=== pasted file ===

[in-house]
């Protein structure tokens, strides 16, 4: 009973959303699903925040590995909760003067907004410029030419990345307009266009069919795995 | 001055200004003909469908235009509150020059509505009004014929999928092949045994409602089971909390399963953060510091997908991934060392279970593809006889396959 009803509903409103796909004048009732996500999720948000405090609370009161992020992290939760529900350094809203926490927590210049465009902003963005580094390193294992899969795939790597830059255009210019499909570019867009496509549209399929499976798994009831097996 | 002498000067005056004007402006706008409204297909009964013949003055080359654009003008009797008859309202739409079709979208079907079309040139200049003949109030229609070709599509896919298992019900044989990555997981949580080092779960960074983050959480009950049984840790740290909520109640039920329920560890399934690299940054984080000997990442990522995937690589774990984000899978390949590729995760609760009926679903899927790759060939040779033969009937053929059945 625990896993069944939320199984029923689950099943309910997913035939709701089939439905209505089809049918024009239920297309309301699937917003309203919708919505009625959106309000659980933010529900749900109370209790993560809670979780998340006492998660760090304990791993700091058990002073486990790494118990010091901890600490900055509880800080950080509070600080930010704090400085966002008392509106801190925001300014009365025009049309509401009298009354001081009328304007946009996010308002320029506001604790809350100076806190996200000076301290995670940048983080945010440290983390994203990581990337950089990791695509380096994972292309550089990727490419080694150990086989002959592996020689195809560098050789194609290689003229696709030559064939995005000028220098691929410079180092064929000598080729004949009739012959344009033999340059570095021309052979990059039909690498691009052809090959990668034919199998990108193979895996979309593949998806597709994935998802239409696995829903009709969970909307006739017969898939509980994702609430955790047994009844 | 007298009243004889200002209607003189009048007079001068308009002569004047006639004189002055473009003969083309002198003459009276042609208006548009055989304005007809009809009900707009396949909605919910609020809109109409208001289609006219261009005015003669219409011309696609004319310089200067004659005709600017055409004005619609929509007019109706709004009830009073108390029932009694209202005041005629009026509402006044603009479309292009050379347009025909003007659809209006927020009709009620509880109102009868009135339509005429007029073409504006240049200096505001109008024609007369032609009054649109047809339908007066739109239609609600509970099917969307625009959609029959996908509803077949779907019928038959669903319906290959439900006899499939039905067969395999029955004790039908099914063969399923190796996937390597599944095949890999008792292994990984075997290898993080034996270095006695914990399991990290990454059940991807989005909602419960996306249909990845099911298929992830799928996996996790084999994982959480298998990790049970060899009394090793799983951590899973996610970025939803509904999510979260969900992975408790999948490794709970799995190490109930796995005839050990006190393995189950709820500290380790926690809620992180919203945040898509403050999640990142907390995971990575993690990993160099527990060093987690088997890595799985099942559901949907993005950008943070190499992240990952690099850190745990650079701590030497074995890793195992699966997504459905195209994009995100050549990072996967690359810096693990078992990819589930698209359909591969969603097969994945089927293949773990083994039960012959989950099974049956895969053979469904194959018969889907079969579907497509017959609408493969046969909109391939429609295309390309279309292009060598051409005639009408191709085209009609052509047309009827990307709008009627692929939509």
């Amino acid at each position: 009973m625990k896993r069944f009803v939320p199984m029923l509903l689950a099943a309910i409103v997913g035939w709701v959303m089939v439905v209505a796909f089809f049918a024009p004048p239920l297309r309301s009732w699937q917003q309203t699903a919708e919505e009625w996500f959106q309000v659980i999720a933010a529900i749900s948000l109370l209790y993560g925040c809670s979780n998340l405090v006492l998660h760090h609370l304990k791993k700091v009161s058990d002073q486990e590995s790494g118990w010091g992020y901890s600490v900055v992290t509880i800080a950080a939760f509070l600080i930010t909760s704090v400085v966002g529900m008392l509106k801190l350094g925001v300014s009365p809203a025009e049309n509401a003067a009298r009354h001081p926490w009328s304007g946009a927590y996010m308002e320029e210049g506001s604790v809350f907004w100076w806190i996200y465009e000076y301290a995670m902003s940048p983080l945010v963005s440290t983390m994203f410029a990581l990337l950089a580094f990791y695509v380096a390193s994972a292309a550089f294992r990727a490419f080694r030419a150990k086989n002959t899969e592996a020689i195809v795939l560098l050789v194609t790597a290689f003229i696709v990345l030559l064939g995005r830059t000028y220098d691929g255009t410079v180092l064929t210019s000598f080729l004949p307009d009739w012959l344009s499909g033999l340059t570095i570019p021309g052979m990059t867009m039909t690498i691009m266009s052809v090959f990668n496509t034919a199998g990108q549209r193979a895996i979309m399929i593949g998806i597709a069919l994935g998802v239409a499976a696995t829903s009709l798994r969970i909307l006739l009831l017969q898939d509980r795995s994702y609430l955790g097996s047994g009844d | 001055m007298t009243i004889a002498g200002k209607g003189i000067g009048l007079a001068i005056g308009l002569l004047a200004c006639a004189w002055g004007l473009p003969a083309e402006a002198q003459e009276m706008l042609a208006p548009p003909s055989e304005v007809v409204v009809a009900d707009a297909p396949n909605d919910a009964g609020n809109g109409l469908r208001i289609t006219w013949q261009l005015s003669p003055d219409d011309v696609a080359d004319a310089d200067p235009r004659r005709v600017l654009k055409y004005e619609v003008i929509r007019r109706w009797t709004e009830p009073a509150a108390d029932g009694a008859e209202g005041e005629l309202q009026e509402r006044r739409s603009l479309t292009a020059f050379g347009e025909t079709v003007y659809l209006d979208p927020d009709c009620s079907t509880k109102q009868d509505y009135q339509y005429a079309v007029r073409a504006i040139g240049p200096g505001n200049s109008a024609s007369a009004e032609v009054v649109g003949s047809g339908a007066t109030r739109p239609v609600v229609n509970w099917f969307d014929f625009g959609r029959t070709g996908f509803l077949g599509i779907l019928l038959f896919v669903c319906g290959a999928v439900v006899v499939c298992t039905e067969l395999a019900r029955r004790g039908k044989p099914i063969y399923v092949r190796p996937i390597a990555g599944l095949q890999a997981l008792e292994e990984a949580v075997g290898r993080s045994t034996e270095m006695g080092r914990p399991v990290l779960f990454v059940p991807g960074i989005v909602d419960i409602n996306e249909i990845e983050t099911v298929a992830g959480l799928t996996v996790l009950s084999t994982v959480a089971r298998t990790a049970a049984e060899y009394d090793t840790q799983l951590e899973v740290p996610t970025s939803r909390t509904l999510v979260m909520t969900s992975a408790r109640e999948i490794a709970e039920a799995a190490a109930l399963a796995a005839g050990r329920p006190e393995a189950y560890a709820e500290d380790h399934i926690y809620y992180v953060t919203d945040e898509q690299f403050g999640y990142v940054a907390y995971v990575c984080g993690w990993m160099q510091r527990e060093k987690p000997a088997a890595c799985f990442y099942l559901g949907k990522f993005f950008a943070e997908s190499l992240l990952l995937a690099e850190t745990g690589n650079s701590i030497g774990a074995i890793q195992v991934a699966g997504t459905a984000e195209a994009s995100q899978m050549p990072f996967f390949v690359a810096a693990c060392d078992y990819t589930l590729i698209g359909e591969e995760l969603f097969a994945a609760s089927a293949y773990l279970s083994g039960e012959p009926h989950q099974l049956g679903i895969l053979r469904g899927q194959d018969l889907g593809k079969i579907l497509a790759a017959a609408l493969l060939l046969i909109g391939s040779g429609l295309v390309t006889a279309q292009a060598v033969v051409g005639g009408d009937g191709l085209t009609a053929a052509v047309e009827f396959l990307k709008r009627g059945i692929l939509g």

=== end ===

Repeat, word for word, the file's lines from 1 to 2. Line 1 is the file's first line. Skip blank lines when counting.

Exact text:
[in-house]
């Protein structure tokens, strides 16, 4: 009973959303699903925040590995909760003067907004410029030419990345307009266009069919795995 | 001055200004003909469908235009509150020059509505009004014929999928092949045994409602089971909390399963953060510091997908991934060392279970593809006889396959 009803509903409103796909004048009732996500999720948000405090609370009161992020992290939760529900350094809203926490927590210049465009902003963005580094390193294992899969795939790597830059255009210019499909570019867009496509549209399929499976798994009831097996 | 002498000067005056004007402006706008409204297909009964013949003055080359654009003008009797008859309202739409079709979208079907079309040139200049003949109030229609070709599509896919298992019900044989990555997981949580080092779960960074983050959480009950049984840790740290909520109640039920329920560890399934690299940054984080000997990442990522995937690589774990984000899978390949590729995760609760009926679903899927790759060939040779033969009937053929059945 625990896993069944939320199984029923689950099943309910997913035939709701089939439905209505089809049918024009239920297309309301699937917003309203919708919505009625959106309000659980933010529900749900109370209790993560809670979780998340006492998660760090304990791993700091058990002073486990790494118990010091901890600490900055509880800080950080509070600080930010704090400085966002008392509106801190925001300014009365025009049309509401009298009354001081009328304007946009996010308002320029506001604790809350100076806190996200000076301290995670940048983080945010440290983390994203990581990337950089990791695509380096994972292309550089990727490419080694150990086989002959592996020689195809560098050789194609290689003229696709030559064939995005000028220098691929410079180092064929000598080729004949009739012959344009033999340059570095021309052979990059039909690498691009052809090959990668034919199998990108193979895996979309593949998806597709994935998802239409696995829903009709969970909307006739017969898939509980994702609430955790047994009844 | 007298009243004889200002209607003189009048007079001068308009002569004047006639004189002055473009003969083309002198003459009276042609208006548009055989304005007809009809009900707009396949909605919910609020809109109409208001289609006219261009005015003669219409011309696609004319310089200067004659005709600017055409004005619609929509007019109706709004009830009073108390029932009694209202005041005629009026509402006044603009479309292009050379347009025909003007659809209006927020009709009620509880109102009868009135339509005429007029073409504006240049200096505001109008024609007369032609009054649109047809339908007066739109239609609600509970099917969307625009959609029959996908509803077949779907019928038959669903319906290959439900006899499939039905067969395999029955004790039908099914063969399923190796996937390597599944095949890999008792292994990984075997290898993080034996270095006695914990399991990290990454059940991807989005909602419960996306249909990845099911298929992830799928996996996790084999994982959480298998990790049970060899009394090793799983951590899973996610970025939803509904999510979260969900992975408790999948490794709970799995190490109930796995005839050990006190393995189950709820500290380790926690809620992180919203945040898509403050999640990142907390995971990575993690990993160099527990060093987690088997890595799985099942559901949907993005950008943070190499992240990952690099850190745990650079701590030497074995890793195992699966997504459905195209994009995100050549990072996967690359810096693990078992990819589930698209359909591969969603097969994945089927293949773990083994039960012959989950099974049956895969053979469904194959018969889907079969579907497509017959609408493969046969909109391939429609295309390309279309292009060598051409005639009408191709085209009609052509047309009827990307709008009627692929939509």